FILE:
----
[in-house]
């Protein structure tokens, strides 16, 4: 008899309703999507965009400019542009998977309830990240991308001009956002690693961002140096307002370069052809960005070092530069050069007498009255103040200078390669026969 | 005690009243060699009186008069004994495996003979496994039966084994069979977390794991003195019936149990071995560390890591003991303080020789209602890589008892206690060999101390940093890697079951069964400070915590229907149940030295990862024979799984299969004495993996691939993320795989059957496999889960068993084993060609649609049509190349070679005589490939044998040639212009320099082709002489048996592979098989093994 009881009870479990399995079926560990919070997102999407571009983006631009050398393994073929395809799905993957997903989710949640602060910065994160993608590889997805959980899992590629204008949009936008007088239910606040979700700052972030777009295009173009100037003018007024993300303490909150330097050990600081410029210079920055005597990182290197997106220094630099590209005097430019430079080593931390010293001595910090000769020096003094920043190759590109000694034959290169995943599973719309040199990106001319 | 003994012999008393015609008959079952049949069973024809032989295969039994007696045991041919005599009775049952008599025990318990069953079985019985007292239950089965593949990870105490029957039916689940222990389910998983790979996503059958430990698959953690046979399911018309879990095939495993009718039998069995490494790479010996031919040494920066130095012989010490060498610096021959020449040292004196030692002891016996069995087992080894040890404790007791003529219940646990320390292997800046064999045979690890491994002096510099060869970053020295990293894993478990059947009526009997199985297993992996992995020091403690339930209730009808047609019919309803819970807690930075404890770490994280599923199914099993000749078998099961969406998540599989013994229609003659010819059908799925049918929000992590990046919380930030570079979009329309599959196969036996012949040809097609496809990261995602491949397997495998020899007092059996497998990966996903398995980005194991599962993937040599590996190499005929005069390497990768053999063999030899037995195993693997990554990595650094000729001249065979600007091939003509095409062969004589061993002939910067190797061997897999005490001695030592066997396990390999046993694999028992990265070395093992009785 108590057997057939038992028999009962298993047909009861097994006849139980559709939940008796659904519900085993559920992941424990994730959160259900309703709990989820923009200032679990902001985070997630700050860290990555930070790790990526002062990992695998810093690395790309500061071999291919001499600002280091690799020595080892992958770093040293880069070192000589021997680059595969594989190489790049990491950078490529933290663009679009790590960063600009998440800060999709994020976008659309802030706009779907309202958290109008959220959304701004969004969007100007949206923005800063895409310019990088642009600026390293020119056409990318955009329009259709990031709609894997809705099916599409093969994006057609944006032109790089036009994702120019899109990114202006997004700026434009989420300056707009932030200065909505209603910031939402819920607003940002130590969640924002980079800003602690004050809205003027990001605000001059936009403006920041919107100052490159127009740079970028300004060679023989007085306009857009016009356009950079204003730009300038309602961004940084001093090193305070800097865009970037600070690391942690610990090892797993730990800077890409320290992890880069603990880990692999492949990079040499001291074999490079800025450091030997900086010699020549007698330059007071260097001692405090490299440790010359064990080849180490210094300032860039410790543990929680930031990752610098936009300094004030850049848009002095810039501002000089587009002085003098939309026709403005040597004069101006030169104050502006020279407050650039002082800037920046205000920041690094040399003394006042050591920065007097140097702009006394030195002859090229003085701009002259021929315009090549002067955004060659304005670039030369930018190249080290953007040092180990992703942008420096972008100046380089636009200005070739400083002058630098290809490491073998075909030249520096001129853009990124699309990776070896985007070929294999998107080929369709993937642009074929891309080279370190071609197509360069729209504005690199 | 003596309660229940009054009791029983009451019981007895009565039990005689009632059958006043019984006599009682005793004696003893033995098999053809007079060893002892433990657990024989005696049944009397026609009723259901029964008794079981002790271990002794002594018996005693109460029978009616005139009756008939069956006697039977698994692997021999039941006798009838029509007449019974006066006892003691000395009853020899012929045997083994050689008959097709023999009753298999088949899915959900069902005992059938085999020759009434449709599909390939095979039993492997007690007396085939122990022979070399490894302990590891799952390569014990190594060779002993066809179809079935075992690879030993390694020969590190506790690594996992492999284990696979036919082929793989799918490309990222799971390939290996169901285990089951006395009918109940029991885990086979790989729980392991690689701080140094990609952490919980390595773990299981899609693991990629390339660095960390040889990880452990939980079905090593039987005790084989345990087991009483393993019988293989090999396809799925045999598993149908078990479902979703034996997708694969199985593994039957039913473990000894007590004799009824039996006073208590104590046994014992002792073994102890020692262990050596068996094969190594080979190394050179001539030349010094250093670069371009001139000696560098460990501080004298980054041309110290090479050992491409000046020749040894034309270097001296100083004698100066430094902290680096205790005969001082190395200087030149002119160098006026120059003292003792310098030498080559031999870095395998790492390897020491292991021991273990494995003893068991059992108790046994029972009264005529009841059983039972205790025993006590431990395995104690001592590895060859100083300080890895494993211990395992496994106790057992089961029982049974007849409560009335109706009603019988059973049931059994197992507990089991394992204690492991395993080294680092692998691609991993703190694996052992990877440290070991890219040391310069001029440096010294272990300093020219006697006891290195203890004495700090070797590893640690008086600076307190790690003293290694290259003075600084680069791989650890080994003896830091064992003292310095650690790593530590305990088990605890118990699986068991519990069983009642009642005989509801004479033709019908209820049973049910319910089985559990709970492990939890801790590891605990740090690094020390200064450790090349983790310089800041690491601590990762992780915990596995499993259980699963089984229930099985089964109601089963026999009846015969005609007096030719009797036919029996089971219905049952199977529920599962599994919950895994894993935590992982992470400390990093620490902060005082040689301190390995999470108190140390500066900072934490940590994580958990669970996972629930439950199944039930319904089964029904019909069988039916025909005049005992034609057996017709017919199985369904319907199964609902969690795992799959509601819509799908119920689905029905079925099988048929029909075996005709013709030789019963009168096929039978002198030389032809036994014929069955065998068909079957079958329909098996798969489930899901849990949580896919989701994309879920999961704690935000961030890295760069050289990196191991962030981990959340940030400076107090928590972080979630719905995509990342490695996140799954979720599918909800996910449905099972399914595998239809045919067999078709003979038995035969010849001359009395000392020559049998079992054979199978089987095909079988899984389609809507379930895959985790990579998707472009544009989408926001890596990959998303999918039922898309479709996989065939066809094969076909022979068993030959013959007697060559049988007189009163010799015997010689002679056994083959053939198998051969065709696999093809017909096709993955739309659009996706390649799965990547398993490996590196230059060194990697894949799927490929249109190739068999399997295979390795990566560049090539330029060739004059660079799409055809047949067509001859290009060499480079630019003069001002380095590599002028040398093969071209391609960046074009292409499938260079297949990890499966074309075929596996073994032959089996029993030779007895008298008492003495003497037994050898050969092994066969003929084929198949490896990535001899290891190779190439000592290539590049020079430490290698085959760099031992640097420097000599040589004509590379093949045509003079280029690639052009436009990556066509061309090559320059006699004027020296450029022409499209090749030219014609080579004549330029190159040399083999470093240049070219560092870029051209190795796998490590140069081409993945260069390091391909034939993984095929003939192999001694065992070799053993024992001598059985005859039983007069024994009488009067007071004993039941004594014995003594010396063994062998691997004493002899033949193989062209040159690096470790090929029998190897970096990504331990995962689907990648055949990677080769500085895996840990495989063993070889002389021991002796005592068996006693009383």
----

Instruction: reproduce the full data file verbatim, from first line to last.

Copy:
[in-house]
């Protein structure tokens, strides 16, 4: 008899309703999507965009400019542009998977309830990240991308001009956002690693961002140096307002370069052809960005070092530069050069007498009255103040200078390669026969 | 005690009243060699009186008069004994495996003979496994039966084994069979977390794991003195019936149990071995560390890591003991303080020789209602890589008892206690060999101390940093890697079951069964400070915590229907149940030295990862024979799984299969004495993996691939993320795989059957496999889960068993084993060609649609049509190349070679005589490939044998040639212009320099082709002489048996592979098989093994 009881009870479990399995079926560990919070997102999407571009983006631009050398393994073929395809799905993957997903989710949640602060910065994160993608590889997805959980899992590629204008949009936008007088239910606040979700700052972030777009295009173009100037003018007024993300303490909150330097050990600081410029210079920055005597990182290197997106220094630099590209005097430019430079080593931390010293001595910090000769020096003094920043190759590109000694034959290169995943599973719309040199990106001319 | 003994012999008393015609008959079952049949069973024809032989295969039994007696045991041919005599009775049952008599025990318990069953079985019985007292239950089965593949990870105490029957039916689940222990389910998983790979996503059958430990698959953690046979399911018309879990095939495993009718039998069995490494790479010996031919040494920066130095012989010490060498610096021959020449040292004196030692002891016996069995087992080894040890404790007791003529219940646990320390292997800046064999045979690890491994002096510099060869970053020295990293894993478990059947009526009997199985297993992996992995020091403690339930209730009808047609019919309803819970807690930075404890770490994280599923199914099993000749078998099961969406998540599989013994229609003659010819059908799925049918929000992590990046919380930030570079979009329309599959196969036996012949040809097609496809990261995602491949397997495998020899007092059996497998990966996903398995980005194991599962993937040599590996190499005929005069390497990768053999063999030899037995195993693997990554990595650094000729001249065979600007091939003509095409062969004589061993002939910067190797061997897999005490001695030592066997396990390999046993694999028992990265070395093992009785 108590057997057939038992028999009962298993047909009861097994006849139980559709939940008796659904519900085993559920992941424990994730959160259900309703709990989820923009200032679990902001985070997630700050860290990555930070790790990526002062990992695998810093690395790309500061071999291919001499600002280091690799020595080892992958770093040293880069070192000589021997680059595969594989190489790049990491950078490529933290663009679009790590960063600009998440800060999709994020976008659309802030706009779907309202958290109008959220959304701004969004969007100007949206923005800063895409310019990088642009600026390293020119056409990318955009329009259709990031709609894997809705099916599409093969994006057609944006032109790089036009994702120019899109990114202006997004700026434009989420300056707009932030200065909505209603910031939402819920607003940002130590969640924002980079800003602690004050809205003027990001605000001059936009403006920041919107100052490159127009740079970028300004060679023989007085306009857009016009356009950079204003730009300038309602961004940084001093090193305070800097865009970037600070690391942690610990090892797993730990800077890409320290992890880069603990880990692999492949990079040499001291074999490079800025450091030997900086010699020549007698330059007071260097001692405090490299440790010359064990080849180490210094300032860039410790543990929680930031990752610098936009300094004030850049848009002095810039501002000089587009002085003098939309026709403005040597004069101006030169104050502006020279407050650039002082800037920046205000920041690094040399003394006042050591920065007097140097702009006394030195002859090229003085701009002259021929315009090549002067955004060659304005670039030369930018190249080290953007040092180990992703942008420096972008100046380089636009200005070739400083002058630098290809490491073998075909030249520096001129853009990124699309990776070896985007070929294999998107080929369709993937642009074929891309080279370190071609197509360069729209504005690199 | 003596309660229940009054009791029983009451019981007895009565039990005689009632059958006043019984006599009682005793004696003893033995098999053809007079060893002892433990657990024989005696049944009397026609009723259901029964008794079981002790271990002794002594018996005693109460029978009616005139009756008939069956006697039977698994692997021999039941006798009838029509007449019974006066006892003691000395009853020899012929045997083994050689008959097709023999009753298999088949899915959900069902005992059938085999020759009434449709599909390939095979039993492997007690007396085939122990022979070399490894302990590891799952390569014990190594060779002993066809179809079935075992690879030993390694020969590190506790690594996992492999284990696979036919082929793989799918490309990222799971390939290996169901285990089951006395009918109940029991885990086979790989729980392991690689701080140094990609952490919980390595773990299981899609693991990629390339660095960390040889990880452990939980079905090593039987005790084989345990087991009483393993019988293989090999396809799925045999598993149908078990479902979703034996997708694969199985593994039957039913473990000894007590004799009824039996006073208590104590046994014992002792073994102890020692262990050596068996094969190594080979190394050179001539030349010094250093670069371009001139000696560098460990501080004298980054041309110290090479050992491409000046020749040894034309270097001296100083004698100066430094902290680096205790005969001082190395200087030149002119160098006026120059003292003792310098030498080559031999870095395998790492390897020491292991021991273990494995003893068991059992108790046994029972009264005529009841059983039972205790025993006590431990395995104690001592590895060859100083300080890895494993211990395992496994106790057992089961029982049974007849409560009335109706009603019988059973049931059994197992507990089991394992204690492991395993080294680092692998691609991993703190694996052992990877440290070991890219040391310069001029440096010294272990300093020219006697006891290195203890004495700090070797590893640690008086600076307190790690003293290694290259003075600084680069791989650890080994003896830091064992003292310095650690790593530590305990088990605890118990699986068991519990069983009642009642005989509801004479033709019908209820049973049910319910089985559990709970492990939890801790590891605990740090690094020390200064450790090349983790310089800041690491601590990762992780915990596995499993259980699963089984229930099985089964109601089963026999009846015969005609007096030719009797036919029996089971219905049952199977529920599962599994919950895994894993935590992982992470400390990093620490902060005082040689301190390995999470108190140390500066900072934490940590994580958990669970996972629930439950199944039930319904089964029904019909069988039916025909005049005992034609057996017709017919199985369904319907199964609902969690795992799959509601819509799908119920689905029905079925099988048929029909075996005709013709030789019963009168096929039978002198030389032809036994014929069955065998068909079957079958329909098996798969489930899901849990949580896919989701994309879920999961704690935000961030890295760069050289990196191991962030981990959340940030400076107090928590972080979630719905995509990342490695996140799954979720599918909800996910449905099972399914595998239809045919067999078709003979038995035969010849001359009395000392020559049998079992054979199978089987095909079988899984389609809507379930895959985790990579998707472009544009989408926001890596990959998303999918039922898309479709996989065939066809094969076909022979068993030959013959007697060559049988007189009163010799015997010689002679056994083959053939198998051969065709696999093809017909096709993955739309659009996706390649799965990547398993490996590196230059060194990697894949799927490929249109190739068999399997295979390795990566560049090539330029060739004059660079799409055809047949067509001859290009060499480079630019003069001002380095590599002028040398093969071209391609960046074009292409499938260079297949990890499966074309075929596996073994032959089996029993030779007895008298008492003495003497037994050898050969092994066969003929084929198949490896990535001899290891190779190439000592290539590049020079430490290698085959760099031992640097420097000599040589004509590379093949045509003079280029690639052009436009990556066509061309090559320059006699004027020296450029022409499209090749030219014609080579004549330029190159040399083999470093240049070219560092870029051209190795796998490590140069081409993945260069390091391909034939993984095929003939192999001694065992070799053993024992001598059985005859039983007069024994009488009067007071004993039941004594014995003594010396063994062998691997004493002899033949193989062209040159690096470790090929029998190897970096990504331990995962689907990648055949990677080769500085895996840990495989063993070889002389021991002796005592068996006693009383």